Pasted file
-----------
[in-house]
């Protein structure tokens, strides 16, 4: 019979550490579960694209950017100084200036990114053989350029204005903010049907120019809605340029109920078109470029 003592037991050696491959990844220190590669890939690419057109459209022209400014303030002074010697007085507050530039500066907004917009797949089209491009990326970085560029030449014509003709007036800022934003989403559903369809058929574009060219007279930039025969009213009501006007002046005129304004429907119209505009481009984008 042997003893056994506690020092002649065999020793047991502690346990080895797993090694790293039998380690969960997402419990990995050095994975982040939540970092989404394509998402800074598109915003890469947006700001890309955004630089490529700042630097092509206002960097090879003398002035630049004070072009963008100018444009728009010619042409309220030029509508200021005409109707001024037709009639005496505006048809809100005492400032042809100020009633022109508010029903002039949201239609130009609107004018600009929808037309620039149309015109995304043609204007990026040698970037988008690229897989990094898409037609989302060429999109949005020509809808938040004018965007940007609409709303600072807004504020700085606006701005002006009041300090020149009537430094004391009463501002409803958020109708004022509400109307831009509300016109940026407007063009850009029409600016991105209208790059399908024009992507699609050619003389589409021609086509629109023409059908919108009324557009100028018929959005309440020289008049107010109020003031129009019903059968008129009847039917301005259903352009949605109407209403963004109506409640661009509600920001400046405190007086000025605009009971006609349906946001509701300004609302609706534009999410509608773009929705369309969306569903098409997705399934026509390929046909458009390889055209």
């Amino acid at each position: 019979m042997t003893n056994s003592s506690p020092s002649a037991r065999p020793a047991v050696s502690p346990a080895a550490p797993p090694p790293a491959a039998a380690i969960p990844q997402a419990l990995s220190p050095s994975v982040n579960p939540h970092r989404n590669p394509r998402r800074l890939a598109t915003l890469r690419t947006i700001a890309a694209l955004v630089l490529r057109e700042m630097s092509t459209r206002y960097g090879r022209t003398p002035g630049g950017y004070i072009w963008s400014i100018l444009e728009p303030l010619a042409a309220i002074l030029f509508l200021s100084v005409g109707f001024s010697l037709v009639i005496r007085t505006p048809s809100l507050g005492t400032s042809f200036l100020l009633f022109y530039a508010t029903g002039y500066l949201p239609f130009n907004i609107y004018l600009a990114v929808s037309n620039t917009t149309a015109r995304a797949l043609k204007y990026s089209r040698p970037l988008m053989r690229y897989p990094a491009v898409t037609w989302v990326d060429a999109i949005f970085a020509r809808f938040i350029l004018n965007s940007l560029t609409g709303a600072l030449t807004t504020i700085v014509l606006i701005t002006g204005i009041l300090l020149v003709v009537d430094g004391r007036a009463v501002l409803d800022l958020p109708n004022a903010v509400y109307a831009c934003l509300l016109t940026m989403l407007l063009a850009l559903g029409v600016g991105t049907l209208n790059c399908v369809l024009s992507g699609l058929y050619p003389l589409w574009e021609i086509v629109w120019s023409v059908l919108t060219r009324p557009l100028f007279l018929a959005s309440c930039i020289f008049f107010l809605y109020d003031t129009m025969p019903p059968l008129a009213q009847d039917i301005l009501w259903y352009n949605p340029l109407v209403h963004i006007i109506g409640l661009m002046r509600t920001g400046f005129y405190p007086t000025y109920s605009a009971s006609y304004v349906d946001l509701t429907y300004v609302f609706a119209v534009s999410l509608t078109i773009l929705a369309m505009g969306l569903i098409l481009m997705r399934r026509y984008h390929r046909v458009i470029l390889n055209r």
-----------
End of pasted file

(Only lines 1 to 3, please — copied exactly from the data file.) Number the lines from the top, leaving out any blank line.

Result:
[in-house]
């Protein structure tokens, strides 16, 4: 019979550490579960694209950017100084200036990114053989350029204005903010049907120019809605340029109920078109470029 003592037991050696491959990844220190590669890939690419057109459209022209400014303030002074010697007085507050530039500066907004917009797949089209491009990326970085560029030449014509003709007036800022934003989403559903369809058929574009060219007279930039025969009213009501006007002046005129304004429907119209505009481009984008 042997003893056994506690020092002649065999020793047991502690346990080895797993090694790293039998380690969960997402419990990995050095994975982040939540970092989404394509998402800074598109915003890469947006700001890309955004630089490529700042630097092509206002960097090879003398002035630049004070072009963008100018444009728009010619042409309220030029509508200021005409109707001024037709009639005496505006048809809100005492400032042809100020009633022109508010029903002039949201239609130009609107004018600009929808037309620039149309015109995304043609204007990026040698970037988008690229897989990094898409037609989302060429999109949005020509809808938040004018965007940007609409709303600072807004504020700085606006701005002006009041300090020149009537430094004391009463501002409803958020109708004022509400109307831009509300016109940026407007063009850009029409600016991105209208790059399908024009992507699609050619003389589409021609086509629109023409059908919108009324557009100028018929959005309440020289008049107010109020003031129009019903059968008129009847039917301005259903352009949605109407209403963004109506409640661009509600920001400046405190007086000025605009009971006609349906946001509701300004609302609706534009999410509608773009929705369309969306569903098409997705399934026509390929046909458009390889055209």
């Amino acid at each position: 019979m042997t003893n056994s003592s506690p020092s002649a037991r065999p020793a047991v050696s502690p346990a080895a550490p797993p090694p790293a491959a039998a380690i969960p990844q997402a419990l990995s220190p050095s994975v982040n579960p939540h970092r989404n590669p394509r998402r800074l890939a598109t915003l890469r690419t947006i700001a890309a694209l955004v630089l490529r057109e700042m630097s092509t459209r206002y960097g090879r022209t003398p002035g630049g950017y004070i072009w963008s400014i100018l444009e728009p303030l010619a042409a309220i002074l030029f509508l200021s100084v005409g109707f001024s010697l037709v009639i005496r007085t505006p048809s809100l507050g005492t400032s042809f200036l100020l009633f022109y530039a508010t029903g002039y500066l949201p239609f130009n907004i609107y004018l600009a990114v929808s037309n620039t917009t149309a015109r995304a797949l043609k204007y990026s089209r040698p970037l988008m053989r690229y897989p990094a491009v898409t037609w989302v990326d060429a999109i949005f970085a020509r809808f938040i350029l004018n965007s940007l560029t609409g709303a600072l030449t807004t504020i700085v014509l606006i701005t002006g204005i009041l300090l020149v003709v009537d430094g004391r007036a009463v501002l409803d800022l958020p109708n004022a903010v509400y109307a831009c934003l509300l016109t940026m989403l407007l063009a850009l559903g029409v600016g991105t049907l209208n790059c399908v369809l024009s992507g699609l058929y050619p003389l589409w574009e021609i086509v629109w120019s023409v059908l919108t060219r009324p557009l100028f007279l018929a959005s309440c930039i020289f008049f107010l809605y109020d003031t129009m025969p019903p059968l008129a009213q009847d039917i301005l009501w259903y352009n949605p340029l109407v209403h963004i006007i109506g409640l661009m002046r509600t920001g400046f005129y405190p007086t000025y109920s605009a009971s006609y304004v349906d946001l509701t429907y300004v609302f609706a119209v534009s999410l509608t078109i773009l929705a369309m505009g969306l569903i098409l481009m997705r399934r026509y984008h390929r046909v458009i470029l390889n055209r």